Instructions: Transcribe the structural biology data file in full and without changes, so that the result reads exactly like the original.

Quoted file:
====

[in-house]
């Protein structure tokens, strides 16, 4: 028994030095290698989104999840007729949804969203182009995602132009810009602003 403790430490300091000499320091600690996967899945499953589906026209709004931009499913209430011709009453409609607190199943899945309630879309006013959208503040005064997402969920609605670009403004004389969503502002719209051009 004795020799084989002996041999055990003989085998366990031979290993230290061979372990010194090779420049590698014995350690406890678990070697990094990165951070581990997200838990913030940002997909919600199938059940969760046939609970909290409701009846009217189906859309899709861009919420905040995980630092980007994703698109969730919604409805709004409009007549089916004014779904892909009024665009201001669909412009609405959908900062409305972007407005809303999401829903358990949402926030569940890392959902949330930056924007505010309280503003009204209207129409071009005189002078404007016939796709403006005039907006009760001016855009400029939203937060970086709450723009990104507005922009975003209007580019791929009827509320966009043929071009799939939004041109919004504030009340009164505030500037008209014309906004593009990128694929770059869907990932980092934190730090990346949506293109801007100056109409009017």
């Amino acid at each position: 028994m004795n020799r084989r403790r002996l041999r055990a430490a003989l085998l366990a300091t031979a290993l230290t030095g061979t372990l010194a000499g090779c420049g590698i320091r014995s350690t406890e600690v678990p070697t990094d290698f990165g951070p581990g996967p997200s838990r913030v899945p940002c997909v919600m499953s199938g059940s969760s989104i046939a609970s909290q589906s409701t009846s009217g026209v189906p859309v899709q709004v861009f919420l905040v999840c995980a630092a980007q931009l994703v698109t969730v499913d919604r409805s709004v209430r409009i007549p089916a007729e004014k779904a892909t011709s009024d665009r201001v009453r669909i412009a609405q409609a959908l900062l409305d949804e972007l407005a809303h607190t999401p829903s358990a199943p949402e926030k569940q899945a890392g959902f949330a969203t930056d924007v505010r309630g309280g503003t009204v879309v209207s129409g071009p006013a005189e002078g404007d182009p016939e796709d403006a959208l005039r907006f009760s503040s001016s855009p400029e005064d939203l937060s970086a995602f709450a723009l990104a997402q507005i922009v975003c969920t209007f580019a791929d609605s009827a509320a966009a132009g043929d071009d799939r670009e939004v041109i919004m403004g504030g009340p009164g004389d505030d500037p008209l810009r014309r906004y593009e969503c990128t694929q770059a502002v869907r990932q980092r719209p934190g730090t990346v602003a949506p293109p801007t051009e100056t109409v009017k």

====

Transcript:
[in-house]
């Protein structure tokens, strides 16, 4: 028994030095290698989104999840007729949804969203182009995602132009810009602003 403790430490300091000499320091600690996967899945499953589906026209709004931009499913209430011709009453409609607190199943899945309630879309006013959208503040005064997402969920609605670009403004004389969503502002719209051009 004795020799084989002996041999055990003989085998366990031979290993230290061979372990010194090779420049590698014995350690406890678990070697990094990165951070581990997200838990913030940002997909919600199938059940969760046939609970909290409701009846009217189906859309899709861009919420905040995980630092980007994703698109969730919604409805709004409009007549089916004014779904892909009024665009201001669909412009609405959908900062409305972007407005809303999401829903358990949402926030569940890392959902949330930056924007505010309280503003009204209207129409071009005189002078404007016939796709403006005039907006009760001016855009400029939203937060970086709450723009990104507005922009975003209007580019791929009827509320966009043929071009799939939004041109919004504030009340009164505030500037008209014309906004593009990128694929770059869907990932980092934190730090990346949506293109801007100056109409009017």
């Amino acid at each position: 028994m004795n020799r084989r403790r002996l041999r055990a430490a003989l085998l366990a300091t031979a290993l230290t030095g061979t372990l010194a000499g090779c420049g590698i320091r014995s350690t406890e600690v678990p070697t990094d290698f990165g951070p581990g996967p997200s838990r913030v899945p940002c997909v919600m499953s199938g059940s969760s989104i046939a609970s909290q589906s409701t009846s009217g026209v189906p859309v899709q709004v861009f919420l905040v999840c995980a630092a980007q931009l994703v698109t969730v499913d919604r409805s709004v209430r409009i007549p089916a007729e004014k779904a892909t011709s009024d665009r201001v009453r669909i412009a609405q409609a959908l900062l409305d949804e972007l407005a809303h607190t999401p829903s358990a199943p949402e926030k569940q899945a890392g959902f949330a969203t930056d924007v505010r309630g309280g503003t009204v879309v209207s129409g071009p006013a005189e002078g404007d182009p016939e796709d403006a959208l005039r907006f009760s503040s001016s855009p400029e005064d939203l937060s970086a995602f709450a723009l990104a997402q507005i922009v975003c969920t209007f580019a791929d609605s009827a509320a966009a132009g043929d071009d799939r670009e939004v041109i919004m403004g504030g009340p009164g004389d505030d500037p008209l810009r014309r906004y593009e969503c990128t694929q770059a502002v869907r990932q980092r719209p934190g730090t990346v602003a949506p293109p801007t051009e100056t109409v009017k």